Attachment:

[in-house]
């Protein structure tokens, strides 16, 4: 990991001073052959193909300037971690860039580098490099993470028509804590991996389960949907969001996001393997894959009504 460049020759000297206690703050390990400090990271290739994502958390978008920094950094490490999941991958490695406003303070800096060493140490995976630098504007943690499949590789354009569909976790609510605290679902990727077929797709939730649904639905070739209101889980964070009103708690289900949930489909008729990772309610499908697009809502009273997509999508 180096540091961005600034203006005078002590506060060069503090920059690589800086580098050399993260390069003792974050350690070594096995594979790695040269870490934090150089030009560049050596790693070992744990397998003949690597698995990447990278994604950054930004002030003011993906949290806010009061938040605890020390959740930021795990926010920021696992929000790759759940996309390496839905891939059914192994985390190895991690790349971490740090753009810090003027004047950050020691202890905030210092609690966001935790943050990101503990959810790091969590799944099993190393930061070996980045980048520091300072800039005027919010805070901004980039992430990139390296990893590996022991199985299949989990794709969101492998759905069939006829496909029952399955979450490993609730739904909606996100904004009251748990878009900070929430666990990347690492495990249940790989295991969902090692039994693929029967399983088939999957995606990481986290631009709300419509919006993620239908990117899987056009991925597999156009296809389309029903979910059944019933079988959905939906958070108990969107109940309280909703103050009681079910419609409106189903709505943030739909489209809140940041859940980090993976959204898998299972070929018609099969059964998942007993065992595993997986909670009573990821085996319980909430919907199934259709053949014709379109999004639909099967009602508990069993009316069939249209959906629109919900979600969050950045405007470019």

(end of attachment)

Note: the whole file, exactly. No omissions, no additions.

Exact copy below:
[in-house]
């Protein structure tokens, strides 16, 4: 990991001073052959193909300037971690860039580098490099993470028509804590991996389960949907969001996001393997894959009504 460049020759000297206690703050390990400090990271290739994502958390978008920094950094490490999941991958490695406003303070800096060493140490995976630098504007943690499949590789354009569909976790609510605290679902990727077929797709939730649904639905070739209101889980964070009103708690289900949930489909008729990772309610499908697009809502009273997509999508 180096540091961005600034203006005078002590506060060069503090920059690589800086580098050399993260390069003792974050350690070594096995594979790695040269870490934090150089030009560049050596790693070992744990397998003949690597698995990447990278994604950054930004002030003011993906949290806010009061938040605890020390959740930021795990926010920021696992929000790759759940996309390496839905891939059914192994985390190895991690790349971490740090753009810090003027004047950050020691202890905030210092609690966001935790943050990101503990959810790091969590799944099993190393930061070996980045980048520091300072800039005027919010805070901004980039992430990139390296990893590996022991199985299949989990794709969101492998759905069939006829496909029952399955979450490993609730739904909606996100904004009251748990878009900070929430666990990347690492495990249940790989295991969902090692039994693929029967399983088939999957995606990481986290631009709300419509919006993620239908990117899987056009991925597999156009296809389309029903979910059944019933079988959905939906958070108990969107109940309280909703103050009681079910419609409106189903709505943030739909489209809140940041859940980090993976959204898998299972070929018609099969059964998942007993065992595993997986909670009573990821085996319980909430919907199934259709053949014709379109999004639909099967009602508990069993009316069939249209959906629109919900979600969050950045405007470019």